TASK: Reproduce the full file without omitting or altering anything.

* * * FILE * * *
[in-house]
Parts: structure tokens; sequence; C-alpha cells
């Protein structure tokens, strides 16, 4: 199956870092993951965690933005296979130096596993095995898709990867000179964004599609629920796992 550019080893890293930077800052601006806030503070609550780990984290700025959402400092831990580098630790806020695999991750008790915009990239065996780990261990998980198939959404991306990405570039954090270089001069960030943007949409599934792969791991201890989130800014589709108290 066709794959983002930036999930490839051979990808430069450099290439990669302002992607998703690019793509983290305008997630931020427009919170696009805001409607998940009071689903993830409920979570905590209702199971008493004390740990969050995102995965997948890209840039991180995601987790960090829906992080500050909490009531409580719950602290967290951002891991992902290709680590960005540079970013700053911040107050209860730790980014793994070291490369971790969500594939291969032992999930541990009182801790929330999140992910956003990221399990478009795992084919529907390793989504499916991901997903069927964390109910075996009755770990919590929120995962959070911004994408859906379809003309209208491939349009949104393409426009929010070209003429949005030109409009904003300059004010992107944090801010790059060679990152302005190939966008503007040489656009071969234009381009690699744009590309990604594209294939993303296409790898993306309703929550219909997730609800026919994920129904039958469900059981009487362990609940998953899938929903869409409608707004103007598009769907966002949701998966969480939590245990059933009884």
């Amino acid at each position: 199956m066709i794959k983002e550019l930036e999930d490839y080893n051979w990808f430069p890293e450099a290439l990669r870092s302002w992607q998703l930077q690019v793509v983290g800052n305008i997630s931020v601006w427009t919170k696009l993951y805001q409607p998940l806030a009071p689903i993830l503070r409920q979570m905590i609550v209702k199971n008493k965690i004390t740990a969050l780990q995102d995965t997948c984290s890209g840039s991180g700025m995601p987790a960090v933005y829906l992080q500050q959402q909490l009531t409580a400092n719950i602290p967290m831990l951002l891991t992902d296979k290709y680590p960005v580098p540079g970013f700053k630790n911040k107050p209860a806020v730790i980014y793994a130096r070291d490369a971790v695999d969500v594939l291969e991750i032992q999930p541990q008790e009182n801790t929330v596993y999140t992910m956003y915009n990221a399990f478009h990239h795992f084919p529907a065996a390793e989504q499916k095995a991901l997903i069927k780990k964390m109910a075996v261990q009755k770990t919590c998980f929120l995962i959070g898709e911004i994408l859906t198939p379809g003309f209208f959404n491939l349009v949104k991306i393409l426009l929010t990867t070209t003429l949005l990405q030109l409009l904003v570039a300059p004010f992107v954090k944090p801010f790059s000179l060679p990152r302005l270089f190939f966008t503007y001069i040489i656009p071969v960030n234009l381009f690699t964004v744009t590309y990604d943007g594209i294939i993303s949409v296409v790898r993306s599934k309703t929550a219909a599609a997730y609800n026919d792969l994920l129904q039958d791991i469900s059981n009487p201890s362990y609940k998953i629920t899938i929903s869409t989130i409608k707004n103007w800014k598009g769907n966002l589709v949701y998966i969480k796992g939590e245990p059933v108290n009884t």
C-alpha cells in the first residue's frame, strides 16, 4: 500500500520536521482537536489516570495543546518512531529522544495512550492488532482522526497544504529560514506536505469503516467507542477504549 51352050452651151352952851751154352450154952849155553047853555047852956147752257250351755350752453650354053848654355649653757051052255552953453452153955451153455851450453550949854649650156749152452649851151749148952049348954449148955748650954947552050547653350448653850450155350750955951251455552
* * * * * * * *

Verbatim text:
[in-house]
Parts: structure tokens; sequence; C-alpha cells
């Protein structure tokens, strides 16, 4: 199956870092993951965690933005296979130096596993095995898709990867000179964004599609629920796992 550019080893890293930077800052601006806030503070609550780990984290700025959402400092831990580098630790806020695999991750008790915009990239065996780990261990998980198939959404991306990405570039954090270089001069960030943007949409599934792969791991201890989130800014589709108290 066709794959983002930036999930490839051979990808430069450099290439990669302002992607998703690019793509983290305008997630931020427009919170696009805001409607998940009071689903993830409920979570905590209702199971008493004390740990969050995102995965997948890209840039991180995601987790960090829906992080500050909490009531409580719950602290967290951002891991992902290709680590960005540079970013700053911040107050209860730790980014793994070291490369971790969500594939291969032992999930541990009182801790929330999140992910956003990221399990478009795992084919529907390793989504499916991901997903069927964390109910075996009755770990919590929120995962959070911004994408859906379809003309209208491939349009949104393409426009929010070209003429949005030109409009904003300059004010992107944090801010790059060679990152302005190939966008503007040489656009071969234009381009690699744009590309990604594209294939993303296409790898993306309703929550219909997730609800026919994920129904039958469900059981009487362990609940998953899938929903869409409608707004103007598009769907966002949701998966969480939590245990059933009884």
């Amino acid at each position: 199956m066709i794959k983002e550019l930036e999930d490839y080893n051979w990808f430069p890293e450099a290439l990669r870092s302002w992607q998703l930077q690019v793509v983290g800052n305008i997630s931020v601006w427009t919170k696009l993951y805001q409607p998940l806030a009071p689903i993830l503070r409920q979570m905590i609550v209702k199971n008493k965690i004390t740990a969050l780990q995102d995965t997948c984290s890209g840039s991180g700025m995601p987790a960090v933005y829906l992080q500050q959402q909490l009531t409580a400092n719950i602290p967290m831990l951002l891991t992902d296979k290709y680590p960005v580098p540079g970013f700053k630790n911040k107050p209860a806020v730790i980014y793994a130096r070291d490369a971790v695999d969500v594939l291969e991750i032992q999930p541990q008790e009182n801790t929330v596993y999140t992910m956003y915009n990221a399990f478009h990239h795992f084919p529907a065996a390793e989504q499916k095995a991901l997903i069927k780990k964390m109910a075996v261990q009755k770990t919590c998980f929120l995962i959070g898709e911004i994408l859906t198939p379809g003309f209208f959404n491939l349009v949104k991306i393409l426009l929010t990867t070209t003429l949005l990405q030109l409009l904003v570039a300059p004010f992107v954090k944090p801010f790059s000179l060679p990152r302005l270089f190939f966008t503007y001069i040489i656009p071969v960030n234009l381009f690699t964004v744009t590309y990604d943007g594209i294939i993303s949409v296409v790898r993306s599934k309703t929550a219909a599609a997730y609800n026919d792969l994920l129904q039958d791991i469900s059981n009487p201890s362990y609940k998953i629920t899938i929903s869409t989130i409608k707004n103007w800014k598009g769907n966002l589709v949701y998966i969480k796992g939590e245990p059933v108290n009884t």
C-alpha cells in the first residue's frame, strides 16, 4: 500500500520536521482537536489516570495543546518512531529522544495512550492488532482522526497544504529560514506536505469503516467507542477504549 51352050452651151352952851751154352450154952849155553047853555047852956147752257250351755350752453650354053848654355649653757051052255552953453452153955451153455851450453550949854649650156749152452649851151749148952049348954449148955748650954947552050547653350448653850450155350750955951251455552